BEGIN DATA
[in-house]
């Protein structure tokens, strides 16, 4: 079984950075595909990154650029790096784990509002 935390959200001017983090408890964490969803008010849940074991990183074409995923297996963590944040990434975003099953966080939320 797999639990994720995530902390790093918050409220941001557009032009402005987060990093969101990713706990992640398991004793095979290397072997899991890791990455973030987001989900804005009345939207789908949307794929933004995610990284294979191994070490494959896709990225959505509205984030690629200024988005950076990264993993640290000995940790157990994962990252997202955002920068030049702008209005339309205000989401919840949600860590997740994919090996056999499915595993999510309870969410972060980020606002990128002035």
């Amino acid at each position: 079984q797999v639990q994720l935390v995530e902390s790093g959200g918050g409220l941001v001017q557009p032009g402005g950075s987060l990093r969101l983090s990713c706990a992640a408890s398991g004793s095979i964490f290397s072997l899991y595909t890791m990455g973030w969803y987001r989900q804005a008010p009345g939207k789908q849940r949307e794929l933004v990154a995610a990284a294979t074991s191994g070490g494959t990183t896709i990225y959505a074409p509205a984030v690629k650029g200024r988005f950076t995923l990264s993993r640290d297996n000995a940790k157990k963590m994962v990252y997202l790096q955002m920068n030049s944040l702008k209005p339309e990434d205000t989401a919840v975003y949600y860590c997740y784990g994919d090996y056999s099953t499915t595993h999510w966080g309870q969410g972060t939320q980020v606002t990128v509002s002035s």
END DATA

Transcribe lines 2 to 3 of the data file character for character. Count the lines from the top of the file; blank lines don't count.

């Protein structure tokens, strides 16, 4: 079984950075595909990154650029790096784990509002 935390959200001017983090408890964490969803008010849940074991990183074409995923297996963590944040990434975003099953966080939320 797999639990994720995530902390790093918050409220941001557009032009402005987060990093969101990713706990992640398991004793095979290397072997899991890791990455973030987001989900804005009345939207789908949307794929933004995610990284294979191994070490494959896709990225959505509205984030690629200024988005950076990264993993640290000995940790157990994962990252997202955002920068030049702008209005339309205000989401919840949600860590997740994919090996056999499915595993999510309870969410972060980020606002990128002035």
């Amino acid at each position: 079984q797999v639990q994720l935390v995530e902390s790093g959200g918050g409220l941001v001017q557009p032009g402005g950075s987060l990093r969101l983090s990713c706990a992640a408890s398991g004793s095979i964490f290397s072997l899991y595909t890791m990455g973030w969803y987001r989900q804005a008010p009345g939207k789908q849940r949307e794929l933004v990154a995610a990284a294979t074991s191994g070490g494959t990183t896709i990225y959505a074409p509205a984030v690629k650029g200024r988005f950076t995923l990264s993993r640290d297996n000995a940790k157990k963590m994962v990252y997202l790096q955002m920068n030049s944040l702008k209005p339309e990434d205000t989401a919840v975003y949600y860590c997740y784990g994919d090996y056999s099953t499915t595993h999510w966080g309870q969410g972060t939320q980020v606002t990128v509002s002035s």